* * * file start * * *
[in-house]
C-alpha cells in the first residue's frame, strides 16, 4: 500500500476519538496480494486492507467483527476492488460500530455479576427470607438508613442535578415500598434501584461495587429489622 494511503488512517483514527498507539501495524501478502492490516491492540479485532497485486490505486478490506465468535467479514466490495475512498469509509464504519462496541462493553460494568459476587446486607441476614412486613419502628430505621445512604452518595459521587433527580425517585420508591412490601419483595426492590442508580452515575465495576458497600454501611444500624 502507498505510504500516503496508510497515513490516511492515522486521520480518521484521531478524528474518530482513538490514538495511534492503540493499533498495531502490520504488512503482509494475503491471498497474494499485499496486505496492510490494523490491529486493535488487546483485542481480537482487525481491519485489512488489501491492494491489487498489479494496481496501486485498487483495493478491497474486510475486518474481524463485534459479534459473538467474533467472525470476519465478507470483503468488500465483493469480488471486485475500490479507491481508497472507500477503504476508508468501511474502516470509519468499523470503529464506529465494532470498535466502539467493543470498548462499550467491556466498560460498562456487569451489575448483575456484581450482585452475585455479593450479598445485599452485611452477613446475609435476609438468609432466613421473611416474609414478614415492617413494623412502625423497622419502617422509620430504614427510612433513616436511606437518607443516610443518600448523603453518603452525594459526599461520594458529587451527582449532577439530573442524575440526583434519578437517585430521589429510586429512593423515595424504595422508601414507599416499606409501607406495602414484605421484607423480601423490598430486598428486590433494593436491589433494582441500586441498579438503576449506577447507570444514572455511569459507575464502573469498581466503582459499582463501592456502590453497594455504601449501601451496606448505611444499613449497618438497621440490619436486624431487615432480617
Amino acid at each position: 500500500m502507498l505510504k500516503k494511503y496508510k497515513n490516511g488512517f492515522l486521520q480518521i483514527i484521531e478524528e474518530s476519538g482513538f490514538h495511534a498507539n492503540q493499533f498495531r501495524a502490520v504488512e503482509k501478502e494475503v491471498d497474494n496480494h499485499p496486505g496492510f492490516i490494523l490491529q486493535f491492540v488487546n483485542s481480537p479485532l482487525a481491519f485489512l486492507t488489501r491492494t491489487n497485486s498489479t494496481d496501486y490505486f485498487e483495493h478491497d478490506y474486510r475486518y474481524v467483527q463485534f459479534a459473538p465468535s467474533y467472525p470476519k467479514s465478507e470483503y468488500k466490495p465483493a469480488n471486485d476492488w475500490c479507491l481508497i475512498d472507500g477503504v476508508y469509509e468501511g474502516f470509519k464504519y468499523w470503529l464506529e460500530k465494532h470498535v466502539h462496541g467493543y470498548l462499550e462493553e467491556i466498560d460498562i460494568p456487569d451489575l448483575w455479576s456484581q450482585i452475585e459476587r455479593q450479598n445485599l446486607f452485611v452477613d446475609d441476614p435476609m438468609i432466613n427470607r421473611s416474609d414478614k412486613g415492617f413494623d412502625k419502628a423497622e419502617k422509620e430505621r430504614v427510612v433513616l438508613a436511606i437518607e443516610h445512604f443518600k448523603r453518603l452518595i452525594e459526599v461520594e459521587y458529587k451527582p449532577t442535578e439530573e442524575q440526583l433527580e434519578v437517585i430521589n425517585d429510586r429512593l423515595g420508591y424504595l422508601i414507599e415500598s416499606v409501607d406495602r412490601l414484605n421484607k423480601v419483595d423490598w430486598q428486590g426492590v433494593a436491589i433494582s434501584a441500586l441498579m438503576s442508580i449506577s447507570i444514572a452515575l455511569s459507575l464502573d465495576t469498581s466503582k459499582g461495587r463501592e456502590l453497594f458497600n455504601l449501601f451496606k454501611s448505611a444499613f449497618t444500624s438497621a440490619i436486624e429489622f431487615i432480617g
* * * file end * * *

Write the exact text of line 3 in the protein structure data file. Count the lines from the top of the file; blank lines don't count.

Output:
Amino acid at each position: 500500500m502507498l505510504k500516503k494511503y496508510k497515513n490516511g488512517f492515522l486521520q480518521i483514527i484521531e478524528e474518530s476519538g482513538f490514538h495511534a498507539n492503540q493499533f498495531r501495524a502490520v504488512e503482509k501478502e494475503v491471498d497474494n496480494h499485499p496486505g496492510f492490516i490494523l490491529q486493535f491492540v488487546n483485542s481480537p479485532l482487525a481491519f485489512l486492507t488489501r491492494t491489487n497485486s498489479t494496481d496501486y490505486f485498487e483495493h478491497d478490506y474486510r475486518y474481524v467483527q463485534f459479534a459473538p465468535s467474533y467472525p470476519k467479514s465478507e470483503y468488500k466490495p465483493a469480488n471486485d476492488w475500490c479507491l481508497i475512498d472507500g477503504v476508508y469509509e468501511g474502516f470509519k464504519y468499523w470503529l464506529e460500530k465494532h470498535v466502539h462496541g467493543y470498548l462499550e462493553e467491556i466498560d460498562i460494568p456487569d451489575l448483575w455479576s456484581q450482585i452475585e459476587r455479593q450479598n445485599l446486607f452485611v452477613d446475609d441476614p435476609m438468609i432466613n427470607r421473611s416474609d414478614k412486613g415492617f413494623d412502625k419502628a423497622e419502617k422509620e430505621r430504614v427510612v433513616l438508613a436511606i437518607e443516610h445512604f443518600k448523603r453518603l452518595i452525594e459526599v461520594e459521587y458529587k451527582p449532577t442535578e439530573e442524575q440526583l433527580e434519578v437517585i430521589n425517585d429510586r429512593l423515595g420508591y424504595l422508601i414507599e415500598s416499606v409501607d406495602r412490601l414484605n421484607k423480601v419483595d423490598w430486598q428486590g426492590v433494593a436491589i433494582s434501584a441500586l441498579m438503576s442508580i449506577s447507570i444514572a452515575l455511569s459507575l464502573d465495576t469498581s466503582k459499582g461495587r463501592e456502590l453497594f458497600n455504601l449501601f451496606k454501611s448505611a444499613f449497618t444500624s438497621a440490619i436486624e429489622f431487615i432480617g